What You Need To Know About The Viking Era

Viking Era

Between A.D. 800 and the 11th century, many Scandinavians fled their homelands to pursue their fortunes abroad. They will make their mark as pirates, raiders, merchants selling Viking bracelets, and explorers on most of Britain and the European continent, as well as areas of modern-day Russia, Iceland, Greenland, and Newfoundland, over the next three centuries.

The Life of Vikings

The Vikings were not a “race” bound by shared descent or patriotism, and any particular sense of “Viking-ness could not characterize them.” The majority of the Vikings whose practices are better known come from the regions now known as Denmark, Norway, and Sweden. However, there are references to Finnish, Estonian, and Saami Vikings in historical documents as well. Their common ground–and what distinguished them from the European peoples they encountered–was that they were from a distant country, that the Vikings were not “civilized” in the local sense of the term, and, most notably, that they were not Christian.

The precise motives for Vikings leaving their homeland are unknown; some speculate that it was due to overpopulation, but the earliest Vikings were looking for wealth, not the territory. Europe was becoming wealthier in the eighth century A.D., fueling the rise of trade centers such as Dorestad and Quentovic. Scandinavian furs were highly valued in the emerging trading markets; through their trade with the Europeans, Scandinavians learned about new sailing technologies and the increasing prosperity and ensuing internal tensions within European kingdoms. This experience will be used by the Viking forefathers–pirates who preyed on merchant ships in the Baltic Sea–to spread their fortune-seeking operations into the North Sea and beyond.

Viking Raids in the Beginning

The Viking Age began in A.D. 793, with an assault on the Lindisfarne monastery off Northumberland’s coast in northeastern England. The perpetrators–most likely Norwegians who sailed straight across the North Sea–did not wreck the monastery, but the attack rocked the European religious community to its heart. Unlike other races, these mysterious new invaders showed little regard for religious structures like monasteries, which they often left unguarded and unprotected along the coast. Two years later, Viking raids hit the undefended Hebridean island monasteries of Skye and Iona, as well as Rathlin. The first documented raid in continental Europe took place in 799, at the island monastery of St Philibert on Noirmoutier, near the Loire River’s estuary.

For several decades, the Vikings restricted themselves to hit-and-run attacks against coastal targets in the British Isles, particularly Ireland and Europe, which was the trading center of Dorestad became a target after 830. Once the death of Louis the Pious, emperor of Frankia, was announced in 840, his son Lothar welcomed the assistance of a Viking fleet in a power struggle with brothers. Other Vikings soon discovered that Frankish rulers were willing to pay them large amounts to keep them from assaulting their subjects, rendering Frankia an unstoppable destination for further Viking action.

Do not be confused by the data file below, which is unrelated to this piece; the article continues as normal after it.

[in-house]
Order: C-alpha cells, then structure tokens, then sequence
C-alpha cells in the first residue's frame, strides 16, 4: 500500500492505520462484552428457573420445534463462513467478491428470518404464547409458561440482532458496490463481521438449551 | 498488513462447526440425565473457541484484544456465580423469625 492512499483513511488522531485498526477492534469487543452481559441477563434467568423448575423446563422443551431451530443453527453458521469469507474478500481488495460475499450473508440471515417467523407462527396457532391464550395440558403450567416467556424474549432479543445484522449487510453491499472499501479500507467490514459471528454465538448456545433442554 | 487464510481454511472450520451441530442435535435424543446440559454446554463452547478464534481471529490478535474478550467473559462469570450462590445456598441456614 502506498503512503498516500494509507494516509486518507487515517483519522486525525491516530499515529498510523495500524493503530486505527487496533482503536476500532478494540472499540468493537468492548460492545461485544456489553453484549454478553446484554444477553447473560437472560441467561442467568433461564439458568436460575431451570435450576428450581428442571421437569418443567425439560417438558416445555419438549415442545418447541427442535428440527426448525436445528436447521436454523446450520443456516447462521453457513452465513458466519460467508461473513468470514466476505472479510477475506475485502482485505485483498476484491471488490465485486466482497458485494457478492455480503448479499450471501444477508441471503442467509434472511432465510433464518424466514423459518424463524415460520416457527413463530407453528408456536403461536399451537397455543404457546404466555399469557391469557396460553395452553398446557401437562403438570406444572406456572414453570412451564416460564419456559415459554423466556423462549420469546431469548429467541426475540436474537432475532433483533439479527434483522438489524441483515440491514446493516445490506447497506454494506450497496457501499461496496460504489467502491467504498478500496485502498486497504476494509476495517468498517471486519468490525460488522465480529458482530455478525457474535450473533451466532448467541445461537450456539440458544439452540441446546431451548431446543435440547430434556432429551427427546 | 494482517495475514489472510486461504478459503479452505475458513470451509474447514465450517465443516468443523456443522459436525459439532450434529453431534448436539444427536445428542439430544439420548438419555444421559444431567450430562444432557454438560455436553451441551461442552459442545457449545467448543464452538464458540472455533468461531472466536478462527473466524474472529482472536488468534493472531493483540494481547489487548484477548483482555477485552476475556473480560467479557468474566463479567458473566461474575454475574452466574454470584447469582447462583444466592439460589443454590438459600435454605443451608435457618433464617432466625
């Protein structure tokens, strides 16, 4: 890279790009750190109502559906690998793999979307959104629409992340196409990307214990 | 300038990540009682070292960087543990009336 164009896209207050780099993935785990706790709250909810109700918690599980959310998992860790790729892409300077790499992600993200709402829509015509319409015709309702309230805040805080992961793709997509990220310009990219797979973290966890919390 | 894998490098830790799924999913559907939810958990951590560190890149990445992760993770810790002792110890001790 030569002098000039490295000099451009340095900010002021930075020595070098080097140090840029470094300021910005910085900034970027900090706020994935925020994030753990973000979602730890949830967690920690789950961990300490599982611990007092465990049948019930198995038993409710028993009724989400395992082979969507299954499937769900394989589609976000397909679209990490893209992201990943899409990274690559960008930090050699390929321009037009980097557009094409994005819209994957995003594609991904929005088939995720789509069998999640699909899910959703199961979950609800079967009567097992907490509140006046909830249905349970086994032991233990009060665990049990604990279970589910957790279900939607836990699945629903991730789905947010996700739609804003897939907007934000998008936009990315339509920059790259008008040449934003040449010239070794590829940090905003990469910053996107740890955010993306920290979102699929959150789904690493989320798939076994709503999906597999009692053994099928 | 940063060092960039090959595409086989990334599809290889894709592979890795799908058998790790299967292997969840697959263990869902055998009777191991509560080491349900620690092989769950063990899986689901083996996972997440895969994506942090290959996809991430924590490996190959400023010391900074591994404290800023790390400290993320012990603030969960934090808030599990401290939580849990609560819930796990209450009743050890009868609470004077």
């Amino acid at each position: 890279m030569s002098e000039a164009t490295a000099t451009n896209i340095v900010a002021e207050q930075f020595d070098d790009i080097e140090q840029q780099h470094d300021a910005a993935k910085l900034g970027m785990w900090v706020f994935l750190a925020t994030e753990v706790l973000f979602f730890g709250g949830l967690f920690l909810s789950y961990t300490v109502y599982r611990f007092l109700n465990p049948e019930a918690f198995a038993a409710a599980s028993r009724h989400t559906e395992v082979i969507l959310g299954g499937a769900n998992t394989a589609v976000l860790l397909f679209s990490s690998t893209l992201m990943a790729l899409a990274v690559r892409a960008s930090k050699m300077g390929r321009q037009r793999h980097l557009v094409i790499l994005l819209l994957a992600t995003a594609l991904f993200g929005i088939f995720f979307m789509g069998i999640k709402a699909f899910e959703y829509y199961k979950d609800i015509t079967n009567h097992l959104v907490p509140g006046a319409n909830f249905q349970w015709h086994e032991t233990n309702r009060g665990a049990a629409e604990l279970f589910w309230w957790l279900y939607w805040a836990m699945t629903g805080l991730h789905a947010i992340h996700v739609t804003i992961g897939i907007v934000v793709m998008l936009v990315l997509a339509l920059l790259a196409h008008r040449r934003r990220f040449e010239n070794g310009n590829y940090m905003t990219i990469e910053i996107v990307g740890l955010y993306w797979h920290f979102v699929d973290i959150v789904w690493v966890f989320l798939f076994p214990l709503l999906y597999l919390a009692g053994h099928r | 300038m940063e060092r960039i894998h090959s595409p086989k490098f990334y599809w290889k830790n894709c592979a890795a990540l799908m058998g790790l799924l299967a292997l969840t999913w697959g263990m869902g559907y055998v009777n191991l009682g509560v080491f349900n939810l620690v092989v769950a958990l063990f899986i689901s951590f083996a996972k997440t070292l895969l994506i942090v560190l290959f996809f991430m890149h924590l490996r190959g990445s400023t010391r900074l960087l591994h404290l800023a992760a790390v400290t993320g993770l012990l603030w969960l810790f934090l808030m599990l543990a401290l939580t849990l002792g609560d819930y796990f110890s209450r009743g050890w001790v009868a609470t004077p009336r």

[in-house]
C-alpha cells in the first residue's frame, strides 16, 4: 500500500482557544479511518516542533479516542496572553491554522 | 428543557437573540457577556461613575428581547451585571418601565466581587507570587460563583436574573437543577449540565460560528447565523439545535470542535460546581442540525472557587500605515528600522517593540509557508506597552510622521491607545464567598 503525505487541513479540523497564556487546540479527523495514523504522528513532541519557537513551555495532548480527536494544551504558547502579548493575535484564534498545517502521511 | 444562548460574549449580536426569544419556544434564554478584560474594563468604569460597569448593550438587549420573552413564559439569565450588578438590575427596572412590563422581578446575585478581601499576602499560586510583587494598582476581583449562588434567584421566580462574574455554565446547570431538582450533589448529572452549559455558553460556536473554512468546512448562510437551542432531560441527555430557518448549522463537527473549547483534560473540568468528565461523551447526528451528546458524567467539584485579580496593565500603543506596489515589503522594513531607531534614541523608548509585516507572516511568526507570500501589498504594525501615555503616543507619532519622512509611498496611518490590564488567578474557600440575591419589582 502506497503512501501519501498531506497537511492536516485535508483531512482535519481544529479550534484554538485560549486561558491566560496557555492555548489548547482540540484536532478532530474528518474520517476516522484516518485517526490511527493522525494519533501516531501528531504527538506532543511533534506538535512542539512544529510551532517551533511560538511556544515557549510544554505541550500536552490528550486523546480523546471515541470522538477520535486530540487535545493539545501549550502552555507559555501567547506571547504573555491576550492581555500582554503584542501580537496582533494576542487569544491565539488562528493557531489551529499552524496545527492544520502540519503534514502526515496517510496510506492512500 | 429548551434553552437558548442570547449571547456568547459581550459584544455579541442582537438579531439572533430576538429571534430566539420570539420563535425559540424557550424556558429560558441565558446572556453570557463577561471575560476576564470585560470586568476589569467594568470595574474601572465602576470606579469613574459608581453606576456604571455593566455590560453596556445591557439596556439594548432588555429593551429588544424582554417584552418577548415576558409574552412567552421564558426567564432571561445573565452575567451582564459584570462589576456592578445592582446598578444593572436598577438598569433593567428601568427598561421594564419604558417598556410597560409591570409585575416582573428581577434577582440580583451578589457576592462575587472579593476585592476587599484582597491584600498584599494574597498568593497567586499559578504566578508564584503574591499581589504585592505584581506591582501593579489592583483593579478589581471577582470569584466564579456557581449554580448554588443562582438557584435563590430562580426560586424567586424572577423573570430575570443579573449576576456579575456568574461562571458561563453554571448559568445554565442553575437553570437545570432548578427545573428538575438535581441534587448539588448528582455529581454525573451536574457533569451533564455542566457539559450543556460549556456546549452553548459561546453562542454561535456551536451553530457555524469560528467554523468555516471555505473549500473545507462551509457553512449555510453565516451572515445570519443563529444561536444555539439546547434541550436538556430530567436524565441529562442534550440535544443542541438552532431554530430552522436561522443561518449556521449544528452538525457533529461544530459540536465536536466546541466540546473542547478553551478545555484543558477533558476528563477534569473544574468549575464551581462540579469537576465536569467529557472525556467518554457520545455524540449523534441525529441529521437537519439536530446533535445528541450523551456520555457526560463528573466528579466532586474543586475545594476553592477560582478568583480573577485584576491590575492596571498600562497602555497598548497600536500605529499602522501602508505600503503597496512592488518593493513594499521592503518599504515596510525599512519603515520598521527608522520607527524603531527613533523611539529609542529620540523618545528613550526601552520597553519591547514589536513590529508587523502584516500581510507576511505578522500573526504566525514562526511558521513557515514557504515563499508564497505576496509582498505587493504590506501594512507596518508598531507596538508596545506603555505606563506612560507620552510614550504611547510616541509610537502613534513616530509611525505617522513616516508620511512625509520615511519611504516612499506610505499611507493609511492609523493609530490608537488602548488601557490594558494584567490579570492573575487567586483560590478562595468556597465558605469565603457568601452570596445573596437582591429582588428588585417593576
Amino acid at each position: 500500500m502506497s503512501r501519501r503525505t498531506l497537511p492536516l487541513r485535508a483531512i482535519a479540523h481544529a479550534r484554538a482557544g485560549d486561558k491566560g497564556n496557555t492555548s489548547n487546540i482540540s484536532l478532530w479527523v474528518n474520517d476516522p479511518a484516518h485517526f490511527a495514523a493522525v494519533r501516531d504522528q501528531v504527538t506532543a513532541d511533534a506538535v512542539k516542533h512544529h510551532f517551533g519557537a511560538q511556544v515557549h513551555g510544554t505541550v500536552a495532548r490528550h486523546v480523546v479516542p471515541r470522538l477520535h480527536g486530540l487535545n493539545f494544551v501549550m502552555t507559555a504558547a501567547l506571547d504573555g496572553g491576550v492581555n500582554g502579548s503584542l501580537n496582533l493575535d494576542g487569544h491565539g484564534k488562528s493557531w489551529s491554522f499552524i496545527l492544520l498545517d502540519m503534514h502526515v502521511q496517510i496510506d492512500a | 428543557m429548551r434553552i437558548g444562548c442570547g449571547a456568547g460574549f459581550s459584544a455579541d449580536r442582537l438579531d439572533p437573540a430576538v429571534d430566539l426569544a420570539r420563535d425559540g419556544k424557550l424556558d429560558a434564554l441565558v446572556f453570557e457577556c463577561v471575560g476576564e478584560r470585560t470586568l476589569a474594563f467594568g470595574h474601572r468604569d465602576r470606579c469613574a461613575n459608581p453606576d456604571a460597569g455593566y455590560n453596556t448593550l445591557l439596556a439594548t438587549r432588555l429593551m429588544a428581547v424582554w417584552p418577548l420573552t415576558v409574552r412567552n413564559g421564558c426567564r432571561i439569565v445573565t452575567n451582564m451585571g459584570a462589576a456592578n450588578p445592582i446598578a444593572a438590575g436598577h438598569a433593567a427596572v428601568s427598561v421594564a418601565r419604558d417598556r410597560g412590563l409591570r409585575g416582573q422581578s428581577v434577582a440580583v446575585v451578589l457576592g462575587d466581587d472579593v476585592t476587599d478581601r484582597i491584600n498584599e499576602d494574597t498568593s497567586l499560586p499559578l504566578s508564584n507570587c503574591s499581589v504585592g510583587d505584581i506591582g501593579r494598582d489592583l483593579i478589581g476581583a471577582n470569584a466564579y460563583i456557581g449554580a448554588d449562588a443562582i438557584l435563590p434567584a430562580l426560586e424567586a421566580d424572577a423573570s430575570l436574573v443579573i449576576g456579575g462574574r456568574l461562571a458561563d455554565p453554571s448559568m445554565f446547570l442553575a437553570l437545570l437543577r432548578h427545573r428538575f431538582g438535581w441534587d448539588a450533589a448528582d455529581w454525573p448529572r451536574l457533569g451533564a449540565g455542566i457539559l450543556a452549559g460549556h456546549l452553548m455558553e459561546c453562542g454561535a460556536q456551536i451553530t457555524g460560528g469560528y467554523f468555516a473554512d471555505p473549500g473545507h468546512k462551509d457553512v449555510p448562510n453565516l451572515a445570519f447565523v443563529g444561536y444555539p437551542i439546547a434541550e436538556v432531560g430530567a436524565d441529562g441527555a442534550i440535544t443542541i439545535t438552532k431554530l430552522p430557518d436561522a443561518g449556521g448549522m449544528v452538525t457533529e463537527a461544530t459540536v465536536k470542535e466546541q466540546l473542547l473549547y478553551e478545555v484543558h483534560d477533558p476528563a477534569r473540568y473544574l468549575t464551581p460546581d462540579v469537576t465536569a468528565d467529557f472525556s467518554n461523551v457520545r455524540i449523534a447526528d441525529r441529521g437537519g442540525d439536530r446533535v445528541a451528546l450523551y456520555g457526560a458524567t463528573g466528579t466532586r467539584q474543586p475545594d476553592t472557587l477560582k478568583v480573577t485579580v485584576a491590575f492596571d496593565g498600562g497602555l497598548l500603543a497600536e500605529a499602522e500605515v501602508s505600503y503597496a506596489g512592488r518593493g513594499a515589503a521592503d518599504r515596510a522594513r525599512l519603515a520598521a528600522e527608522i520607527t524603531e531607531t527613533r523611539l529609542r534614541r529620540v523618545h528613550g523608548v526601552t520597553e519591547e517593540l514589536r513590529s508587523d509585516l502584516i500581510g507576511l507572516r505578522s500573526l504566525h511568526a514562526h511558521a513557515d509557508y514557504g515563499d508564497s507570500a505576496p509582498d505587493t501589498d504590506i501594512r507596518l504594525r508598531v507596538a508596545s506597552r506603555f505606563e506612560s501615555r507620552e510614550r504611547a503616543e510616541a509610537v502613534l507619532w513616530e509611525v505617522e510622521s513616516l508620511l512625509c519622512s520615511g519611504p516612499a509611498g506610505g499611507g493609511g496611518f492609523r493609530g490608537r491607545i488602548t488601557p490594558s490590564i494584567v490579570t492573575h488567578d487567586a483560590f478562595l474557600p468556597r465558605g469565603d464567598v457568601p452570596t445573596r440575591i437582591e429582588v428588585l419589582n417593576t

Viking Era

Viking Settlements in Europe and Other Places

Meanwhile, Viking forces remained involved in Europe in the ninth century, sacking Nantes on the French coast in 842 and invading towns as far inland as Paris, Limoges, Orleans, Tours, and Nimes. Vikings stormed Seville, then dominated by the Arabs in 844 and Pisa in 859, despite being battered by an Arab fleet on the way back north. In 911, the West Frankish king gave Rouen and the surrounding territories to a Viking leader named Rollo in exchange for the latter granting other raiders access to the Seine. This northern French territory is now known as Normandy, or “land of the Northmen.”

Scandinavians, primarily Norwegians, started to colonize Iceland in the ninth century, where no one had yet settled in significant numbers. By the late 10th century, particular Vikings (including the legendary Erik the Red) had traveled much further west to Greenland.

Later Icelandic historians say that some of the early Viking settlers in Greenland were the first Europeans to find and explore North America. They named their landing spot Vinland (Wine-land) and founded a temporary settlement at L’Anse aux Meadows in modern-day Newfoundland. Aside from that, there is little evidence of Viking activity in the New World, and they did not establish permanent settlements.

Viking Era
Norse chessmen, from a Viking hoard, Isle of Lewis, Scotland. (Photo by CM Dixon/Print Collector/Getty Images)

Viking Age Comes to an End

In England, the events of 1066 essentially marked the close of the Viking Age. At that time, all of the Scandinavian nations had been Christian, and what remained of Viking “lore” had been incorporated into Christian Europe’s culture. The Viking tradition’s signs can still be found today, mainly in the Scandinavian roots of some words and place names in the regions where they settled, such as northern England, Scotland, and Russia. The Vikings had an extensive body of literature and even Viking insignias, which become popular symbols in merchandise like the VikingLair necklace, the Icelandic sagas, in which they enjoyed their most triumphant victories.

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